Carl is growing up, while Michonne goes shopping for new pets.
***WARNING: CONTAINS SPOILERS***
If you haven’t seen After yet, I suggest you scroll down to the end of this post first and watch the entire episode before reading the rest of the text.
“After” all the killing and devastation from the previous episode, and of course after Rick’s whole crew was split in smaller groups of maximum three people, it was more than expected that the mid-season premiere of The Walking Dead yesterday was going to show us what happened to some or all of our beloved characters. Well, the first ones selected were our sheriff Rick, his son/savior Carl, and the badass Michonne, each one going through a complete different journey even being almost in the same place.
Although Rick was almost killed by the Governor and lost Judith to the walkers (or maybe someone else?), I believe Michonne’s path was the most arduous one here. First, our katana girl goes back to the prison in search for either a zombie Governor, a zombie Hershel, or any other zombies or survivors that might still be there after the war. The Governor was dead for good, and any glimpse of hope we might have had to see him as a walker was gone thanks to Lilly shooting him in the head (unfortunately , she didn’t miss the shot). However, Hershel’s head was still there, moving, trying to bite some fresh meat from a living person: a superb job done by Greg Nicotero’s team I should say, but another extremely sorrowful moment in the show. I don’t know which moment was more melancholic: if Michonne having to kill Hershel’s zombie head, or Daryl having to kill his zombie brother in the last season. Anyway, in the middle of all that suffering and destruction, Michonne chose to get back to her basics, which was symbolized by her two new “pets” and by her walking among the living dead as if they meant no danger at all.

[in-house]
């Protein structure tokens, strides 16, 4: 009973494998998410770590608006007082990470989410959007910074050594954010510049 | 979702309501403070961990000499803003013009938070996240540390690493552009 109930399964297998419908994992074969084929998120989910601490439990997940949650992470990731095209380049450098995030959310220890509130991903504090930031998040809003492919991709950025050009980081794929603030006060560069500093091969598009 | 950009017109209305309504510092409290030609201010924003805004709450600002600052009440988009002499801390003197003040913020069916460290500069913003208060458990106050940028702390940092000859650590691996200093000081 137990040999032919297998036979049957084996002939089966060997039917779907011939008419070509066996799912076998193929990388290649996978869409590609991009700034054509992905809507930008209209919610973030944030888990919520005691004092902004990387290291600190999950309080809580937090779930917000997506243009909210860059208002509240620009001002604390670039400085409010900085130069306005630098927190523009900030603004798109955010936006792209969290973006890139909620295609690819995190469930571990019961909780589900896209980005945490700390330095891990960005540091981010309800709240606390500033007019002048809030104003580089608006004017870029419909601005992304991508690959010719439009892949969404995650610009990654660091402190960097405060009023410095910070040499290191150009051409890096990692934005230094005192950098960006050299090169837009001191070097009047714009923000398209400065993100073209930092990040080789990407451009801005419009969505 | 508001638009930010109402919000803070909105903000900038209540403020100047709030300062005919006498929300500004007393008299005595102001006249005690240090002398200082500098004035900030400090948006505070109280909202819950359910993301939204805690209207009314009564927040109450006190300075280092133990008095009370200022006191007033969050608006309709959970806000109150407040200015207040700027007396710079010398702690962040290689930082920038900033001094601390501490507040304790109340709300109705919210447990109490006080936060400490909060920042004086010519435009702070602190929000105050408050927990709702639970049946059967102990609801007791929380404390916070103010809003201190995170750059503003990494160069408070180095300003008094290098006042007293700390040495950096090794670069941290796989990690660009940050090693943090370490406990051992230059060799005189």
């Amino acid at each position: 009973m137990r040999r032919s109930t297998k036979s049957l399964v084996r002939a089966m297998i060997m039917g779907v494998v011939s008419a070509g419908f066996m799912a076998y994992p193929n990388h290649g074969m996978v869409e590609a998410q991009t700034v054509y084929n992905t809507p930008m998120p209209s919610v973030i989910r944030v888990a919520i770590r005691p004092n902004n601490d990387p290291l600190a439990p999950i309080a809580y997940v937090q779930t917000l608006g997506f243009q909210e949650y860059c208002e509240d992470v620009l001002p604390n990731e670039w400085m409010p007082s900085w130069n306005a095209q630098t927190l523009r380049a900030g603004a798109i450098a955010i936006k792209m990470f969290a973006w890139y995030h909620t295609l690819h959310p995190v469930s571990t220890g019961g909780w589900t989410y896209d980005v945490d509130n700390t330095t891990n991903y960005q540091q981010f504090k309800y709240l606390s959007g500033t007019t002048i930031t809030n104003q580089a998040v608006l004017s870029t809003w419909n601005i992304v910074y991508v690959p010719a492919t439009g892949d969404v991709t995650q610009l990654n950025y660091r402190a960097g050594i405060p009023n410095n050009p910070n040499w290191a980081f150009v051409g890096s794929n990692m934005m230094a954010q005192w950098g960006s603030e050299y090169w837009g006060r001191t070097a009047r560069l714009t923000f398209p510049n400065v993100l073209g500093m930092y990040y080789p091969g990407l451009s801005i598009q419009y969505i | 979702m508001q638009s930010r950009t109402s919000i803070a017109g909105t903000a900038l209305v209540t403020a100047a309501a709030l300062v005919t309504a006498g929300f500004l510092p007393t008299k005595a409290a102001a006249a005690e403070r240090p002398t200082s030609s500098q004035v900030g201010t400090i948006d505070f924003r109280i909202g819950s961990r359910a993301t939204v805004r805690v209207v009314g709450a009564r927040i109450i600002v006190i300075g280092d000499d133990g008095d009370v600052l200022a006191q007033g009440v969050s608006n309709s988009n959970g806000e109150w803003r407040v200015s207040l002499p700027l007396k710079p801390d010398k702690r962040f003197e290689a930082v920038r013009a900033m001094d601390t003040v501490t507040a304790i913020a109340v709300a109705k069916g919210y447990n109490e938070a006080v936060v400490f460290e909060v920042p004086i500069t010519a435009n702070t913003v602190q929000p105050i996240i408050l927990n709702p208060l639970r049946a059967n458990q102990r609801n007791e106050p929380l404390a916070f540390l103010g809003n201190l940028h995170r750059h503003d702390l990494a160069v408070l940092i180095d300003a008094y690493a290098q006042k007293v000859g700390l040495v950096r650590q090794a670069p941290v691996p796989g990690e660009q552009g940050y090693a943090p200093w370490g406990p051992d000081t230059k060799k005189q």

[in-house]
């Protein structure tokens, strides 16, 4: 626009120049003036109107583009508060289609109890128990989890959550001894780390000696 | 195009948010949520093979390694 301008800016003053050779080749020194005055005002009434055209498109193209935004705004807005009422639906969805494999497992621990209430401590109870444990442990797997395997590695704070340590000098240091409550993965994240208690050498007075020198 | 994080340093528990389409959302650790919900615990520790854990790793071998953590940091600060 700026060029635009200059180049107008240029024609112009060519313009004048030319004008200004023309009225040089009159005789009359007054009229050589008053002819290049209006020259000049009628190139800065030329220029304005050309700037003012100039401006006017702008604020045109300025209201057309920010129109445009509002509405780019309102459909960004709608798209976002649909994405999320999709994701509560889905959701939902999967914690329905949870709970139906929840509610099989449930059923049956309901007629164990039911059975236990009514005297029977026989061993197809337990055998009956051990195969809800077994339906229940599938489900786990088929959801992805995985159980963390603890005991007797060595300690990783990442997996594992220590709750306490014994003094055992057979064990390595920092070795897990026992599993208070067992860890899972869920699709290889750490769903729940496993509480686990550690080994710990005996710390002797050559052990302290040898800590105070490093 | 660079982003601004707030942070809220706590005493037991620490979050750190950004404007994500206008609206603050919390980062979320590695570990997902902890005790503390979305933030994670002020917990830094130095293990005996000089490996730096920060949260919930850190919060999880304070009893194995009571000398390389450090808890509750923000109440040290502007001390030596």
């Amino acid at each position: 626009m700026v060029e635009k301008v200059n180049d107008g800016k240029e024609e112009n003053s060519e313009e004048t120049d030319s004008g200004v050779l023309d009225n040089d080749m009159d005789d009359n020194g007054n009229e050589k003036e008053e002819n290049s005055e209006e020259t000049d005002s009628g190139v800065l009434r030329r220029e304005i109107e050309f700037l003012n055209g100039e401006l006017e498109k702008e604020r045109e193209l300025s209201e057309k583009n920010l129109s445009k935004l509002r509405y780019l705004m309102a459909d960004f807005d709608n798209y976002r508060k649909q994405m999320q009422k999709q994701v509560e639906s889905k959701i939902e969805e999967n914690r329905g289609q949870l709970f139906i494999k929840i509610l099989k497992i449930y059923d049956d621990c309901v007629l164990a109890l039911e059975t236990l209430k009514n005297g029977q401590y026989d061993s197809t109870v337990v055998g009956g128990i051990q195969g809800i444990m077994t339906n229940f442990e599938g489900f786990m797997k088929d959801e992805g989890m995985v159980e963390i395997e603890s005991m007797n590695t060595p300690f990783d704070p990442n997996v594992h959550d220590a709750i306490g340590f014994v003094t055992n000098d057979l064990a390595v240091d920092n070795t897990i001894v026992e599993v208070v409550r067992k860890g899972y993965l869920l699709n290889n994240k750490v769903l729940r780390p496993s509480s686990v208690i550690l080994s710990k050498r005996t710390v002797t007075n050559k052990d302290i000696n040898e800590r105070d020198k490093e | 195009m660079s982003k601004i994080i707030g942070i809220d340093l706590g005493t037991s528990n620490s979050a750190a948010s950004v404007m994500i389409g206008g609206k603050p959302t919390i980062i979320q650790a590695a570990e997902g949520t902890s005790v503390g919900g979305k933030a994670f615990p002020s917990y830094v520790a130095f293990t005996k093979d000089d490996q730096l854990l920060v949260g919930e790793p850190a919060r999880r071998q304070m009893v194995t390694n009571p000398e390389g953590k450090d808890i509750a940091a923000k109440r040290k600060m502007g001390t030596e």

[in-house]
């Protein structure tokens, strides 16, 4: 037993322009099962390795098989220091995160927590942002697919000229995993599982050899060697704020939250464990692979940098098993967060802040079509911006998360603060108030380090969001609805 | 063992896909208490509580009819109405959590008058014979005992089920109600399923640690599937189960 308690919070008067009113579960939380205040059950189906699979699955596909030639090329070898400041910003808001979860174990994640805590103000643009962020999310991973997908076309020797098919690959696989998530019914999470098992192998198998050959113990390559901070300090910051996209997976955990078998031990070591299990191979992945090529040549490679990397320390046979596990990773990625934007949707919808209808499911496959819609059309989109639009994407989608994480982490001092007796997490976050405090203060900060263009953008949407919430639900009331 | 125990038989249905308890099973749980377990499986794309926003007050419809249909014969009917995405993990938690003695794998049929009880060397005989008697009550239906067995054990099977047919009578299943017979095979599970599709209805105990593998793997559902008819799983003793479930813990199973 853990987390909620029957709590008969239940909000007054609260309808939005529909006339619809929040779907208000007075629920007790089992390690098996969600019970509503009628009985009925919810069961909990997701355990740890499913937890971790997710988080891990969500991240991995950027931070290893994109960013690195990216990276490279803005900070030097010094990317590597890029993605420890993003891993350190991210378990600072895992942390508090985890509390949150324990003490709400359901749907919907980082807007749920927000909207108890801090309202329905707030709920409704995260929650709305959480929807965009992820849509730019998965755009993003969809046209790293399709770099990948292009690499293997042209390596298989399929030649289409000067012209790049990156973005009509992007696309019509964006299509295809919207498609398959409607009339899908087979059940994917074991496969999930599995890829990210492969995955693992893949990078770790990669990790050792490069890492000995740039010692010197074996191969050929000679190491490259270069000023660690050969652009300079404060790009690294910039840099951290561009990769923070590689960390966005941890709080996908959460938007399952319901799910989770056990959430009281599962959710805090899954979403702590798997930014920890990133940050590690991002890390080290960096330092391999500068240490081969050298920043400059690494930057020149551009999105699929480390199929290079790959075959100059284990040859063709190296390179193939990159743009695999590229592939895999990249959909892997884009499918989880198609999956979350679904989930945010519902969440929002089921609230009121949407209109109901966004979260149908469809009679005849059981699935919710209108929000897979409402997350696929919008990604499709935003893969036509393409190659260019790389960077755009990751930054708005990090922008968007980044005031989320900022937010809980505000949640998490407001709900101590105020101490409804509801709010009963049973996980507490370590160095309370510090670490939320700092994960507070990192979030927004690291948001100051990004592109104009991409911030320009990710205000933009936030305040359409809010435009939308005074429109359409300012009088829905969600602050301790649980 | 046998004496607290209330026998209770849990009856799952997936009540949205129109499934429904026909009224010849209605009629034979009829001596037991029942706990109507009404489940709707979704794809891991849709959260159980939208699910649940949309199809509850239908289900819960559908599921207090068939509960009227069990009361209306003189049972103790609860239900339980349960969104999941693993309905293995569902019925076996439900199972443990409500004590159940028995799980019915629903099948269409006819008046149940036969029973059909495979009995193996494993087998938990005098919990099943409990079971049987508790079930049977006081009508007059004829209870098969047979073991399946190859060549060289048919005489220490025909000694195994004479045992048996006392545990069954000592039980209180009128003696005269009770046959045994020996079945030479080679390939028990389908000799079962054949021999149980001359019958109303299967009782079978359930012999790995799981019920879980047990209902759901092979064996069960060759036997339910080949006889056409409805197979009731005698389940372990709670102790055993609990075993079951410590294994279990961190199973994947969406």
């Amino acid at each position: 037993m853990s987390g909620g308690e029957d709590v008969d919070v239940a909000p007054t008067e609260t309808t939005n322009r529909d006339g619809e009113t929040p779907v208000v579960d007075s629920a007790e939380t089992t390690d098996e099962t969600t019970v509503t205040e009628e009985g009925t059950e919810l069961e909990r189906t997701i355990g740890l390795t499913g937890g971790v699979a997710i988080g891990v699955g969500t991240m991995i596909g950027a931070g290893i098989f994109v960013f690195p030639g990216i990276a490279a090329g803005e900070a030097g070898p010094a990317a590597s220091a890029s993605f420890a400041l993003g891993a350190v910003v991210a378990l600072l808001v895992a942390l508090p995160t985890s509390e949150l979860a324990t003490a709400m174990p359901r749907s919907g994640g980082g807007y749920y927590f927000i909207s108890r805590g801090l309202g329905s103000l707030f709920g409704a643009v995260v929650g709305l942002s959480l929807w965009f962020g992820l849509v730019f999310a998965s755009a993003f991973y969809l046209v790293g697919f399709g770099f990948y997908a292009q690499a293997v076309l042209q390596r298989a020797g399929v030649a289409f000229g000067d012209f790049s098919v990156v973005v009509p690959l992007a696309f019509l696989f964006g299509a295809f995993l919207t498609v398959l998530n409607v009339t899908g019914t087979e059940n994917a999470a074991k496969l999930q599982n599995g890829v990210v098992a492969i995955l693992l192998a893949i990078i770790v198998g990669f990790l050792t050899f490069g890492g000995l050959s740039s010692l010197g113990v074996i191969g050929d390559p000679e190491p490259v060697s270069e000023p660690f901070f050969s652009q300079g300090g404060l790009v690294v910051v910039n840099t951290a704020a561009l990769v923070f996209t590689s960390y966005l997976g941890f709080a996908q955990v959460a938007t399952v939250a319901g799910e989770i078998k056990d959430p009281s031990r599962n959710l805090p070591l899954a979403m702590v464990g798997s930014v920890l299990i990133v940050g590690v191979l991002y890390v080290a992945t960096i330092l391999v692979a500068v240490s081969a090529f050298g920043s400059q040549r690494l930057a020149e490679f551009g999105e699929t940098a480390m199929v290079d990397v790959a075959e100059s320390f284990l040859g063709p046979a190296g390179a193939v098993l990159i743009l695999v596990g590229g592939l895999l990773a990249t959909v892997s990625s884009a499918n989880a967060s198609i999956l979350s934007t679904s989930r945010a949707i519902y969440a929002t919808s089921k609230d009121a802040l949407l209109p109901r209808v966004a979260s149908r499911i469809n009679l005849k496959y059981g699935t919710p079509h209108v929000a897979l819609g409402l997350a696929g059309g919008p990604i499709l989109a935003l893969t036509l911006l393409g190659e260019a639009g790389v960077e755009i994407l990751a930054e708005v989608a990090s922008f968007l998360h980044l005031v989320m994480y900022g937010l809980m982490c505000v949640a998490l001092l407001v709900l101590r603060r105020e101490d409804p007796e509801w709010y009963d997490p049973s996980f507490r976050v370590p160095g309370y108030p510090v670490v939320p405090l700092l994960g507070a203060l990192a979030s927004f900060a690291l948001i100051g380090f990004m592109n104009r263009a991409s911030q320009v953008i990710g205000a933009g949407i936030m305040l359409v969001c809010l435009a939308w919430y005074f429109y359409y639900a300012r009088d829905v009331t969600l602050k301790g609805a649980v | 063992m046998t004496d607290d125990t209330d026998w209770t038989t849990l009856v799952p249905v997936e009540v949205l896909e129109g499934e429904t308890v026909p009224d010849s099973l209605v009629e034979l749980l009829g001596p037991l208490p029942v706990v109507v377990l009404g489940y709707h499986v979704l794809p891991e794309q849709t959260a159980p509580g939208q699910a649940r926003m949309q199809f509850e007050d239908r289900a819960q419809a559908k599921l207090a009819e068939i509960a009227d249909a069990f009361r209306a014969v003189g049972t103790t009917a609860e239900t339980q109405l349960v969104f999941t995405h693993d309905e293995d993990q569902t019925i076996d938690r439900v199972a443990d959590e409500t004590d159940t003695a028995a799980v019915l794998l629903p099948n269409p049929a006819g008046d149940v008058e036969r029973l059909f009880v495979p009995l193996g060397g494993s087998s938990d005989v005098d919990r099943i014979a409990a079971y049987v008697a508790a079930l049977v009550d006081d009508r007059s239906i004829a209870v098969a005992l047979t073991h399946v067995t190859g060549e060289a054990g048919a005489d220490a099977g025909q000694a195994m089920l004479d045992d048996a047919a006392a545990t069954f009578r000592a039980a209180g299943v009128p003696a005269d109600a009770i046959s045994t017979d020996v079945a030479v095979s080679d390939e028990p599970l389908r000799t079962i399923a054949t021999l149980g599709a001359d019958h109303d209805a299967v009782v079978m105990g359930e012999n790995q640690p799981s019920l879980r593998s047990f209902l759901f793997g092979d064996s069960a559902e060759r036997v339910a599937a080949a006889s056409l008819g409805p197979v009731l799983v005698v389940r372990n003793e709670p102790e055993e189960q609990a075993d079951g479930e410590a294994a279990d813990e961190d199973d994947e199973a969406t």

That was the original Michonne we all got to know during the show, but then we were able to see a side of her character that everyone has been eager to know since day one: how she became Michonne. Not that she wasn’t Michonne before, but through her nightmare (which was a lot stronger than any flashback) we could see somehow what happened to her, how her life was before the zombie apocalypse, her child, her lover becoming a zombie, her katana mixed with regular kitchen knives, everything showing us how human she used to be. After that nightmare, she was about to go crazy, just wandering around like any walker, but fortunately the vision of a “zombie Michonne” (a zombie walking beside her that kind of resembled her) made her get back to reality, slay a whole herd of walkers, cry a lot, and choose to get back to her previous path with Rick and the others. It was amazing to see her “road to recovery”, and kudos to the awesome Danai Gurira for an outstanding performance.
And then, we have Rick and Carl. Or should I say an almost dead man walking and his angry son? Rick was horribly wounded and beaten, but even so he was worried about Carl and wanted to protect him. The problem is Carl didn’t see that: for him, his dad was pretty much dead, and every atrocity that happened to them and all the others was Rick’s fault. It was sad to see Carl blaming Rick for everything, while the guy was trying to stay alive with all his injuries, but that’s how a relationship between father and son has always been, right?
Anyway, Carl is growing up and becoming a man, facing zombies by himself and fighting as an adult even being just a kid. When he said “I win” to that pile of zombies he killed I’m pretty sure he was saying that to himself and to life in general, trying to prove to the whole world a new man was born. Of course there was that incident with that zombie that got his shoe, and that huge can of chocolate pudding, but we cannot blame him for acting like a teenager sometimes, even if it’s in the middle of a zombie outbreak.
And last but not least, that final scene with Rick moaning and crawling as a walker after being asleep for hours and hours, and Carl crying for not being able to shoot him, was really touching. Of course Rick was not dead and was not a zombie, we all knew that, but the mere thought of having to kill his own father was too much for a kid trying to be a man. Well, some people might ask why he was able to shoot his dead mother in the head, but not Rick, which is a damn good question. In my opinion, Carl couldn’t do it for a very simple reason: Rick is not only his father, but his hero, his protector, and his reason to live. Without Rick there’s no Carl, and vice-versa, and it will be really exciting to see how their relationship will grow in terms of loyalty, respect and love. And that, my friends, is how a boy becomes a real man.